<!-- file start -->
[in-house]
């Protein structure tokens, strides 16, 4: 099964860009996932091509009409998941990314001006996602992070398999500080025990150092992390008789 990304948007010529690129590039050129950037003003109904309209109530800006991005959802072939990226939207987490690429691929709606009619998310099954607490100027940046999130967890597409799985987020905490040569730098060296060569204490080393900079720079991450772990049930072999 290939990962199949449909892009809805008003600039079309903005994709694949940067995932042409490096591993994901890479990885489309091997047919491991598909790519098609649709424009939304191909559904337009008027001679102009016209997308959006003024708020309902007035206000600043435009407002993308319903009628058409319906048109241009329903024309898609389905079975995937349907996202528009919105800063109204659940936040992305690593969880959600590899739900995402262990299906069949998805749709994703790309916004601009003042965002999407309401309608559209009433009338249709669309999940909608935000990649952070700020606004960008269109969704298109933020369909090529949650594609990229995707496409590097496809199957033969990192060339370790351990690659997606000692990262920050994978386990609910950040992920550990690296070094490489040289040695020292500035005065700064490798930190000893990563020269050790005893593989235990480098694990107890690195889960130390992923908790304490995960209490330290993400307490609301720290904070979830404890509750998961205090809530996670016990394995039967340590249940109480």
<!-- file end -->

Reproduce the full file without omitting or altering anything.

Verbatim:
[in-house]
């Protein structure tokens, strides 16, 4: 099964860009996932091509009409998941990314001006996602992070398999500080025990150092992390008789 990304948007010529690129590039050129950037003003109904309209109530800006991005959802072939990226939207987490690429691929709606009619998310099954607490100027940046999130967890597409799985987020905490040569730098060296060569204490080393900079720079991450772990049930072999 290939990962199949449909892009809805008003600039079309903005994709694949940067995932042409490096591993994901890479990885489309091997047919491991598909790519098609649709424009939304191909559904337009008027001679102009016209997308959006003024708020309902007035206000600043435009407002993308319903009628058409319906048109241009329903024309898609389905079975995937349907996202528009919105800063109204659940936040992305690593969880959600590899739900995402262990299906069949998805749709994703790309916004601009003042965002999407309401309608559209009433009338249709669309999940909608935000990649952070700020606004960008269109969704298109933020369909090529949650594609990229995707496409590097496809199957033969990192060339370790351990690659997606000692990262920050994978386990609910950040992920550990690296070094490489040289040695020292500035005065700064490798930190000893990563020269050790005893593989235990480098694990107890690195889960130390992923908790304490995960209490330290993400307490609301720290904070979830404890509750998961205090809530996670016990394995039967340590249940109480």